Nonetheless on the lookout for infrastructure deal

"Thanks to the dedication of our IT professionals, operational teams, cybersecurity consultants, and the investments we made in our systems, JBS USA and Pilgrim & # 39; s quickly recovered from this attack on our company, our team members and the food supply chain . " “Said Andre Nogueira, CEO of JBS USA. “The criminals never had access to our core systems, which greatly reduced the potential impact. Today we are fortunate that all of our facilities around the world are operating at normal capacity and we are focused on living up to our responsibility to provide safe, high "quality food."

The company said it had cybersecurity protocols enabled, including voluntarily shutting down all of its systems to isolate intrusion, limit potential infection, and preserve core systems. In addition, the company's encrypted backup servers, which were not infected during the attack, allowed operations to resume earlier than expected.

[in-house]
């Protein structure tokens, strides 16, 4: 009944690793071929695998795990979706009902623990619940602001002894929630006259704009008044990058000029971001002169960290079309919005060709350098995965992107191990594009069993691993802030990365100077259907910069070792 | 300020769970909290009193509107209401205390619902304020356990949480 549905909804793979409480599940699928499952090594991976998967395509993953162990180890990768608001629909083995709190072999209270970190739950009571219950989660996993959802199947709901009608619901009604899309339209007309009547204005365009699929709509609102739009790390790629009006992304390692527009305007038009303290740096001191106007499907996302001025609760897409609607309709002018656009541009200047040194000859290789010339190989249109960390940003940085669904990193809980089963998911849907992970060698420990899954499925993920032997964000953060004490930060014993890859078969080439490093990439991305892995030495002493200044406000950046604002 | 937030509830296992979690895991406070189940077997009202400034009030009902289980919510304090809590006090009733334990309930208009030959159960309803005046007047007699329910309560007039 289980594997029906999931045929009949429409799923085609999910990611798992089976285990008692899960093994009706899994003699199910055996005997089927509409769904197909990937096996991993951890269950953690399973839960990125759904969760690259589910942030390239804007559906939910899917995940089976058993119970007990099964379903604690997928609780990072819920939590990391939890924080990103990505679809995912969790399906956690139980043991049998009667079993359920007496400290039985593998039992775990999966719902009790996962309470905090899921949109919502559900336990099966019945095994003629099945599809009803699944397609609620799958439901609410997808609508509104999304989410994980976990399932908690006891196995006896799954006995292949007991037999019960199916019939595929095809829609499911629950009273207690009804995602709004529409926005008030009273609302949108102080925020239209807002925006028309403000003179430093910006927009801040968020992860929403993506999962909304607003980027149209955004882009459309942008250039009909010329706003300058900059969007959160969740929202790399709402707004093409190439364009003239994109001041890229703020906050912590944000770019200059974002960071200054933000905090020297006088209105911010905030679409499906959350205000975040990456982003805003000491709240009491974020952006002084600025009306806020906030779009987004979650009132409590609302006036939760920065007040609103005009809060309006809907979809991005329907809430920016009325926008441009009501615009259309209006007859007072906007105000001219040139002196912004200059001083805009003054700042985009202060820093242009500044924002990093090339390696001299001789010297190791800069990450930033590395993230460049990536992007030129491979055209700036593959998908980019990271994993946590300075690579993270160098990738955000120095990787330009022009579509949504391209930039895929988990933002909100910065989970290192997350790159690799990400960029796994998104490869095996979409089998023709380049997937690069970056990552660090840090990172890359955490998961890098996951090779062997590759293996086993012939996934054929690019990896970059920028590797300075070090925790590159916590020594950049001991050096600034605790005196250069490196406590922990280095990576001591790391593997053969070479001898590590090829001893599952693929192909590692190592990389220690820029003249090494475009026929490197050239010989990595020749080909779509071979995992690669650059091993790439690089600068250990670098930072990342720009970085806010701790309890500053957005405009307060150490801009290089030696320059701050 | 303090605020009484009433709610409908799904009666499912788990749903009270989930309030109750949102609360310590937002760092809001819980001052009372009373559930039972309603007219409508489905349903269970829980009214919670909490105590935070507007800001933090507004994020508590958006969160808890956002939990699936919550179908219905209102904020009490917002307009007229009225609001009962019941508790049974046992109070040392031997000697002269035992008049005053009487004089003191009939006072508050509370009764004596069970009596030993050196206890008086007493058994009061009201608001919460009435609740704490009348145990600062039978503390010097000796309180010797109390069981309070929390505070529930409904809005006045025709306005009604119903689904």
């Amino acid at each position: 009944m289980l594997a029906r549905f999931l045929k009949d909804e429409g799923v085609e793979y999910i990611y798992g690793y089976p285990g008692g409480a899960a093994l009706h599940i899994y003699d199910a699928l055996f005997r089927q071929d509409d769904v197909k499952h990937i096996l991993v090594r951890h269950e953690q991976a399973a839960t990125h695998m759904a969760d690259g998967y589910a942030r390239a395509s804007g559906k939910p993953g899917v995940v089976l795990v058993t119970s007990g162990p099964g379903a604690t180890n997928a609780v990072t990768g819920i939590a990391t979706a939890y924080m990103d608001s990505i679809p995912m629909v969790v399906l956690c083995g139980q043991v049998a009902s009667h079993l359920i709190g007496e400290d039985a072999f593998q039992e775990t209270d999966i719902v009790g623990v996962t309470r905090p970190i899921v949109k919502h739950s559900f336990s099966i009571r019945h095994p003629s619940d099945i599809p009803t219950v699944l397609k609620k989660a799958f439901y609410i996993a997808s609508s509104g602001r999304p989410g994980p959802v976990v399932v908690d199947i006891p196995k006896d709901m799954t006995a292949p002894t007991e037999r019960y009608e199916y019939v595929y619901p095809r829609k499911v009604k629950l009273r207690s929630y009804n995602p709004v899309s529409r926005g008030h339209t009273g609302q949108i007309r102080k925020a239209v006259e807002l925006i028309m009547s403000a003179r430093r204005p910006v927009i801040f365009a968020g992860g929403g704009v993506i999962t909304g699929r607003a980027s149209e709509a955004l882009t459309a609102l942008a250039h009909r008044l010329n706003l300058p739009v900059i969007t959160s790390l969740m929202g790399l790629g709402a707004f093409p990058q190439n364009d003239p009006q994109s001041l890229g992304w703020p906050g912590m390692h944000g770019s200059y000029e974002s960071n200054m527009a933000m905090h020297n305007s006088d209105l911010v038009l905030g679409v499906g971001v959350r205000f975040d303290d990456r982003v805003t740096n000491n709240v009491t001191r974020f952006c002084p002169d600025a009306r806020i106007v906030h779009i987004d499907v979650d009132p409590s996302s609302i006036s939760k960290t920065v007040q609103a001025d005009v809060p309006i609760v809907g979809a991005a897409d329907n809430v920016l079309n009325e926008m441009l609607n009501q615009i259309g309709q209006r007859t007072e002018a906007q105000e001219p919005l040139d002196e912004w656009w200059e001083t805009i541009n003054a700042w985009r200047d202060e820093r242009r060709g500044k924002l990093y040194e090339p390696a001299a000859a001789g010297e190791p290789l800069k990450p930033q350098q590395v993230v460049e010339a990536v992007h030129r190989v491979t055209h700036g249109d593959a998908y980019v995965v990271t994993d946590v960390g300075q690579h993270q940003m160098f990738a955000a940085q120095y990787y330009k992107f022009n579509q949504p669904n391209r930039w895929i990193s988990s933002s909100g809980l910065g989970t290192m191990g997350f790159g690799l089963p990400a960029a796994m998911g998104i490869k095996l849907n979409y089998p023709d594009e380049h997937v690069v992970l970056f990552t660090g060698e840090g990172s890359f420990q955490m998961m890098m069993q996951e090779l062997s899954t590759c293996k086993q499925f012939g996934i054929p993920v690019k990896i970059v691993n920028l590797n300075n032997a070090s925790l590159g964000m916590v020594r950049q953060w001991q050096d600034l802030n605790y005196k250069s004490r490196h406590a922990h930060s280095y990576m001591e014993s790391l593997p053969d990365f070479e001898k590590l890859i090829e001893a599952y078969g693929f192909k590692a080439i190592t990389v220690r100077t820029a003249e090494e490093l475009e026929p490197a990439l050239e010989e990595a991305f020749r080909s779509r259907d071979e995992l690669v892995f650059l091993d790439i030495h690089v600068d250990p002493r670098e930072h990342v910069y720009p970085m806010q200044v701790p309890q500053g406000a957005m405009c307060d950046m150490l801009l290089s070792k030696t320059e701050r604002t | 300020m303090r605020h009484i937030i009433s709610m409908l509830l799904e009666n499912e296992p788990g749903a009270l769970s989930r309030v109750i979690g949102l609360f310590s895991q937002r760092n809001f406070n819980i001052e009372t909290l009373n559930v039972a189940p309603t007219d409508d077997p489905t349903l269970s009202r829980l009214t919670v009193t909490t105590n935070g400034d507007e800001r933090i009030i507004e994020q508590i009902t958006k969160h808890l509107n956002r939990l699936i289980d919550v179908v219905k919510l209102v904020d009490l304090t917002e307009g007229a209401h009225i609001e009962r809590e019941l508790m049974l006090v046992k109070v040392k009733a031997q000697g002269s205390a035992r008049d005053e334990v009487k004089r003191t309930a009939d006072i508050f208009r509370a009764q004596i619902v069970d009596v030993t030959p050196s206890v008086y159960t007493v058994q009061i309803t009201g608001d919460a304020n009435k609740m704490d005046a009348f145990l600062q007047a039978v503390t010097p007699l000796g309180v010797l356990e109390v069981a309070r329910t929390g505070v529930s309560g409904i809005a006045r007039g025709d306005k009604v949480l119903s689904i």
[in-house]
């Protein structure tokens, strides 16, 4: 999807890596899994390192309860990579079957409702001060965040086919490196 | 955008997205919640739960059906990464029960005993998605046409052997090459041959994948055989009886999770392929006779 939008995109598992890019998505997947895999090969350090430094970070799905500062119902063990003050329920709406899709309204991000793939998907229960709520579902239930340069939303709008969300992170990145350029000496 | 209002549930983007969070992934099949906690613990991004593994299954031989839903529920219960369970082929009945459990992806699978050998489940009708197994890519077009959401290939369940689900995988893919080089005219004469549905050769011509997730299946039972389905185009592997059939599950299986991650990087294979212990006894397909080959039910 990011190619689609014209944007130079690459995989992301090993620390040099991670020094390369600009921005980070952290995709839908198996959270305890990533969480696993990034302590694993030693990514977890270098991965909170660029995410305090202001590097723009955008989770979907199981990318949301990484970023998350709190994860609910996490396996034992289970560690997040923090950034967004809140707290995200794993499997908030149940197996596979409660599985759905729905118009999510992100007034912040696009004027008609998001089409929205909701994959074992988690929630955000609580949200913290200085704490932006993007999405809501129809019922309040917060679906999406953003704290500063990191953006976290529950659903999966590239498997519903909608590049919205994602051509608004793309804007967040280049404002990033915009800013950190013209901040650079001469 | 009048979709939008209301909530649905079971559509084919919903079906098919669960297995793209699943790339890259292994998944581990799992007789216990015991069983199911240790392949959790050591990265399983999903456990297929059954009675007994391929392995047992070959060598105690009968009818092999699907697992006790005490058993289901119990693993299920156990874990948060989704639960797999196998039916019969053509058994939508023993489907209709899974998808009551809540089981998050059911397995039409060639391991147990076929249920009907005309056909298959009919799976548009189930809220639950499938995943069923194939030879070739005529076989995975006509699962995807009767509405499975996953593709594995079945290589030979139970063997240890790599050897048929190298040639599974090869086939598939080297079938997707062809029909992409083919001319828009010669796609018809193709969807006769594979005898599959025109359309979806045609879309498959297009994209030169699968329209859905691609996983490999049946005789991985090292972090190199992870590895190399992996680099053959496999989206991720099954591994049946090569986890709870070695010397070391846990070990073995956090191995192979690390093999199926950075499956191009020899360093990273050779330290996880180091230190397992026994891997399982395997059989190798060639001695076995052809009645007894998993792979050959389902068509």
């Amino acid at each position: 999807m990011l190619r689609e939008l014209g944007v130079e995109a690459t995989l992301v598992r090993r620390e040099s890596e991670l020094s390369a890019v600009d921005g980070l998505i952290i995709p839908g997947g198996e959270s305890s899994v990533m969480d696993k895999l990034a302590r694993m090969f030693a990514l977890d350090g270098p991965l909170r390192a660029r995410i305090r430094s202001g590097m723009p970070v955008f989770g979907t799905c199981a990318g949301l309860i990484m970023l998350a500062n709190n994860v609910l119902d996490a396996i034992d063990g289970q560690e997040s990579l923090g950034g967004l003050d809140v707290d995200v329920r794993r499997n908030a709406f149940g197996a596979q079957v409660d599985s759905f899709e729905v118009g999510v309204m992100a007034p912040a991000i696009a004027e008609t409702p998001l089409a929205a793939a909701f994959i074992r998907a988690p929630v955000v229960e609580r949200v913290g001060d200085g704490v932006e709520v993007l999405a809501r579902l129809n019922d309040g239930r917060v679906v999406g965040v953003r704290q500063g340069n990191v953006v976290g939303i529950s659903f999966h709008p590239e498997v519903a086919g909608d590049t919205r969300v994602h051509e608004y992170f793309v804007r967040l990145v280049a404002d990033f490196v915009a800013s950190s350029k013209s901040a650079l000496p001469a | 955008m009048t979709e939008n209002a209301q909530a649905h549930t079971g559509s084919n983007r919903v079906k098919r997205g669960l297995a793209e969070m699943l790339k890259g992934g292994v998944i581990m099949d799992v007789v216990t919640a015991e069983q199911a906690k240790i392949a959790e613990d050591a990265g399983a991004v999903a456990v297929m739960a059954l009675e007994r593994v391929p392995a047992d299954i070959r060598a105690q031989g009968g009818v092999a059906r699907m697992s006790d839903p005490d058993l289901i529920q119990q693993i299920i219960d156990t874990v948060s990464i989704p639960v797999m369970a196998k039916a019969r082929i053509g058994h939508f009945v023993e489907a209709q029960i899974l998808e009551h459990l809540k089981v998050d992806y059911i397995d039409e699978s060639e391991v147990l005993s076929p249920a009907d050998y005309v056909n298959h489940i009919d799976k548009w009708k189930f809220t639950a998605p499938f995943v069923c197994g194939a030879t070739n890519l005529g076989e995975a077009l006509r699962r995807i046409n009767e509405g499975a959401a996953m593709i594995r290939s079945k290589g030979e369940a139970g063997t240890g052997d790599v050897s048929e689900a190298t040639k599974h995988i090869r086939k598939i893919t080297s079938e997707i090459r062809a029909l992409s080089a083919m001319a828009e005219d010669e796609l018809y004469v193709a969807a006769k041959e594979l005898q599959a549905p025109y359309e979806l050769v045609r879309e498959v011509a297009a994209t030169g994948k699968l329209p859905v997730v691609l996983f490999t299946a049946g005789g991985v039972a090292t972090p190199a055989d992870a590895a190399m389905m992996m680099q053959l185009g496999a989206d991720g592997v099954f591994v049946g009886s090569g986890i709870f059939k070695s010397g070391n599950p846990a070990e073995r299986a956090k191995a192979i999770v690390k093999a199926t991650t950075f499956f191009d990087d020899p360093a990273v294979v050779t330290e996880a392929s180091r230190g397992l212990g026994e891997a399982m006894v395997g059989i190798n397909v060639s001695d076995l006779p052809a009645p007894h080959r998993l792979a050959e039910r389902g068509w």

"We would like to thank the White House, the USDA and the FBI for their assistance in resolving this situation quickly," said Nogueira.

ITA delays provisional determination of imports of organic soybean meal from India

The International Trade Administration (ITA) will postpone the deadline for a preliminary determination in the countervailing duty (CVD) investigation on imports of organic soybean meal from India.

The investigation opened on April 20 and the preliminary decision was originally due on June 25. The petitioners in the case requested that this provisional decision be postponed and the ITA has now set it for August 30th.

According to a notice published in the Federal Register, the request was made to "give the trade enough time to adequately analyze all alleged subsidies that the defendants received during the investigation period".

The final determination is due 75 days after the preliminary determination has been completed.

Washington Insider: Still looking for infrastructure deal